Another experience I look on as adding to my cultural awareness was the time my dad took us to his friend Nate's church. They worked together at the Nevada Test Site, but in his spare time, Nate was a Baptist preacher for a solely African-American church over in North Las Vegas. From what I understand (and I could be off), Nate said he would take a Book of Mormon if my dad would come to his church. So not only did my dad go to his friend's church, but he took all of us with him. I will NEVER forget walking into the little, bright white, steepled building and everyone staring at the passel of little white kids (my brothers and myself) and my parents. I am certain, by the buzz in the room, they were thinking we made some wrong turn and were crazy. But then the good pastor, our family friend, personally welcomed and introduced us to the congregation from the pulpit and things went natural from there. I loved how there was a band with a drum set playing loud praises to Jesus. It was way more exuberant than the church services I was used to. People were getting up and singing loudly with the choir and yelling out Amen!, Hallelujah! and Praise Jesus! and some ladies even fainted!! When the service was over, many people gave us hugs and made us feel very welcome to come back any time. I loved it and count myself blessed for the experience.

I'm not sure how much time passed after that, but Nate's church was burned to the ground. I was super young at the time, so I don't know if it was a race-related thing or if it was simply a tragic event caused by lightning or faulty wiring and such. I do remember how my dad helped to organize his fellow co-workers and members of our church to go help that congregation to clean up the wreckage. They used the back section of our lot as a dumping ground for any beams not completely destroyed in the fire. I remember my dad and Nate talking about how his congregation felt amazed by and grateful for such an outpouring of love from white persons in the community. Even though my dad was from the South, he made choices to overcome his social programming and tried to give us an example to be proud of and live by. He failed at times in this area, but I am proud of the times he did the right thing.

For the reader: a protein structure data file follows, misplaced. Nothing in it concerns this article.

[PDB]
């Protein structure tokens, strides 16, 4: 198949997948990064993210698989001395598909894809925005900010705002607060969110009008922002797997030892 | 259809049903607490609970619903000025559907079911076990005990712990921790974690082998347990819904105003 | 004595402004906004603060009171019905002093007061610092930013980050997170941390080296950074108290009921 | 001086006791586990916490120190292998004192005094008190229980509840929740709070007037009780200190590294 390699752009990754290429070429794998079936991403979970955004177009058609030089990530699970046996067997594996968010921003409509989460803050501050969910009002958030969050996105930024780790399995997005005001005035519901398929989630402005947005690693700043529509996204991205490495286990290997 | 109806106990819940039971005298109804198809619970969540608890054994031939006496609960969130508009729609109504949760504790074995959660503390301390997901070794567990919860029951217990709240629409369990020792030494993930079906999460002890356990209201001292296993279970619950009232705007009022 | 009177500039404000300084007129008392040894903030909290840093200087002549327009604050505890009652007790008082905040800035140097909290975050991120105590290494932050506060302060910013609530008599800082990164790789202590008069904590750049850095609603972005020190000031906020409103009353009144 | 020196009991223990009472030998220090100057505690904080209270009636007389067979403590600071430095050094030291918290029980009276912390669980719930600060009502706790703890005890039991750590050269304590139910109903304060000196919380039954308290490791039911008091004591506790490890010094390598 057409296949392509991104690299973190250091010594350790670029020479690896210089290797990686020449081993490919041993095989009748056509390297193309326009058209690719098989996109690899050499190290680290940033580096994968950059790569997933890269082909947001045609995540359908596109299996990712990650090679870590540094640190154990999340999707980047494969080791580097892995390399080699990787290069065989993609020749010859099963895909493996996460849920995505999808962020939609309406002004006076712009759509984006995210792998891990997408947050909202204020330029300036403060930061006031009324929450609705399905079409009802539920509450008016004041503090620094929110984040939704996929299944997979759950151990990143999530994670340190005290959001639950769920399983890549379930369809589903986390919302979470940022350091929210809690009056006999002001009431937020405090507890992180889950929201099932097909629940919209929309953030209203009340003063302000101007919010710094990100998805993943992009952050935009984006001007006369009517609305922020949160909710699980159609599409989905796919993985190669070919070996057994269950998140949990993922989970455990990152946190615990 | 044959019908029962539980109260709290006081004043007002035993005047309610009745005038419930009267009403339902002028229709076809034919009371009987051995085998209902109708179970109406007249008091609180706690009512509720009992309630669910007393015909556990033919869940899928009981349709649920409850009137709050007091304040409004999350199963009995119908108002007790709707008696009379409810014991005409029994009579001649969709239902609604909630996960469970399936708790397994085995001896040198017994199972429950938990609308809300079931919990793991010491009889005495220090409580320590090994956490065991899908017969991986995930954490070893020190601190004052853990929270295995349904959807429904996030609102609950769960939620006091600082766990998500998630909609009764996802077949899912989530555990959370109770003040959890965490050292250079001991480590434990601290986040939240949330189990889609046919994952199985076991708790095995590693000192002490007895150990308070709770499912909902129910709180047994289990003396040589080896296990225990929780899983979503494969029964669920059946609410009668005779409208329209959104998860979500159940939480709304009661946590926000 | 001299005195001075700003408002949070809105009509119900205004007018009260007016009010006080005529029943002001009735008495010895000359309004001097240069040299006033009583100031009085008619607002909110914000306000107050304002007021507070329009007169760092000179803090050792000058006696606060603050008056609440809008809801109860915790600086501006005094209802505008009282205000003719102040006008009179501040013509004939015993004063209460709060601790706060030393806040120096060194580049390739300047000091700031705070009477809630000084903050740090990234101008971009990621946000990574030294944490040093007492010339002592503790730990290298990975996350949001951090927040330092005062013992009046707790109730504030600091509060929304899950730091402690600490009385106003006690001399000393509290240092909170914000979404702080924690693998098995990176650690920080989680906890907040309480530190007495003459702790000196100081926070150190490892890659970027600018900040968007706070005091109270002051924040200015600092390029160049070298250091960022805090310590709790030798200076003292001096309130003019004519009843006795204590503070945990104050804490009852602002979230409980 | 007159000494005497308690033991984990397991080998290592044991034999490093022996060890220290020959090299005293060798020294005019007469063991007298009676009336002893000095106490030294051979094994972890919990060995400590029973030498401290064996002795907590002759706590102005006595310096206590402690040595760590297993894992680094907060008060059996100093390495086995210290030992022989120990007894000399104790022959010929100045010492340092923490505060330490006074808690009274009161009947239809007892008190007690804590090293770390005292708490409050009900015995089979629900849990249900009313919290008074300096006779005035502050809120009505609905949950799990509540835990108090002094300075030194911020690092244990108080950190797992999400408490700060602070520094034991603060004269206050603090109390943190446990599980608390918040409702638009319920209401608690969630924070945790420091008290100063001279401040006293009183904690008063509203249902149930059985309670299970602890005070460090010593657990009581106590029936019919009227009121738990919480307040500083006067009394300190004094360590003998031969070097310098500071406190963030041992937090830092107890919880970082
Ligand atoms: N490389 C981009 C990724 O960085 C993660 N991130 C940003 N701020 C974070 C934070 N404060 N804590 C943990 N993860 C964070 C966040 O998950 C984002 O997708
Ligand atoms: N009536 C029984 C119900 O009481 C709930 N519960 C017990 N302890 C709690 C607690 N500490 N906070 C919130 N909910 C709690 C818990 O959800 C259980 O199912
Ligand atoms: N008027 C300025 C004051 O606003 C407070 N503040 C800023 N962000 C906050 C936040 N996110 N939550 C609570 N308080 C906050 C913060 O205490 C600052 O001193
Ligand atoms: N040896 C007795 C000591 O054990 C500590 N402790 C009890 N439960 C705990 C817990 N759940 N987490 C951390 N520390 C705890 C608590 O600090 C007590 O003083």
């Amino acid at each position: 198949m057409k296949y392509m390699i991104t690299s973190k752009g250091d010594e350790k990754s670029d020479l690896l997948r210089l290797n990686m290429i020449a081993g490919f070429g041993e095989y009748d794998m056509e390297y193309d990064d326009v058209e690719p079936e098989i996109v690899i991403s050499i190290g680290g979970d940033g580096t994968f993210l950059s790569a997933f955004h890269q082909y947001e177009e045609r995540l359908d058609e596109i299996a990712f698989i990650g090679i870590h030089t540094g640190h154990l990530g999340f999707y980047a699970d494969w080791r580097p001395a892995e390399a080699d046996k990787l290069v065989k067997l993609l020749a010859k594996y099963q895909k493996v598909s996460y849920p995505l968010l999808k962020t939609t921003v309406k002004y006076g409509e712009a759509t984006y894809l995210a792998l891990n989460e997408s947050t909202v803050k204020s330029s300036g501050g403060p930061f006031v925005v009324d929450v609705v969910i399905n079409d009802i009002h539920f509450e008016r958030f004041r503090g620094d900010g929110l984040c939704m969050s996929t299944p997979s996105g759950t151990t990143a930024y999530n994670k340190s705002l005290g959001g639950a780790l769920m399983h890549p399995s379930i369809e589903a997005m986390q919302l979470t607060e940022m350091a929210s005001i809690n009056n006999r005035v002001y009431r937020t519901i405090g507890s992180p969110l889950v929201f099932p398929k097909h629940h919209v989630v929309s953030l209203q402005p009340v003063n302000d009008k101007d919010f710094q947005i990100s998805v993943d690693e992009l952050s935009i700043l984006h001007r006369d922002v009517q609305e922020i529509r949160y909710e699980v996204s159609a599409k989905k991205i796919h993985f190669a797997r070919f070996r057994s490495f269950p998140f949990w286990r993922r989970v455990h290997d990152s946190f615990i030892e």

We had those beams from Nate's church piled in our backyard for years and remembering them all charred black with rusting nails reminds me of brotherly love, friendship, and true Christian service.

Without the great work of love that Martin Luther King, Jr. labored to achieve, my life would not be what it is today. My life would be decidedly less vibrant without the variety of humanity that I currently enjoy. I feel deeply grateful to be accepted for who I am and not what I look like, as well as the freedom to interact with everyone I choose without any laws hindering the natural, happy flow of friendship. I have the very best of friends and acquaintances and racism never poisons even one interaction. We just work with each other as decent human beings, loving each other for the goodness in our hearts, and helping each other to make it another day. 

I say thank you, from the depths of my heart, to Martin Luther King, Jr. and every single individual before or after him who sacrificed time, talents, dignity, and even life in order to ensure the basic right to freedom given to all people by God.


  1. I appreciated your blog very much. I shared it on twitter & facebook! Thank you! :)

  2. Bravo to UR dad & his friend Nate for teaching by example & putting into practice about that which Dr.King preached <3 #MLK

  3. Oh, it's such a shame that Nate's church burned down! I would have loved to be sitting next to you, soaking in the amens and hallelujahs!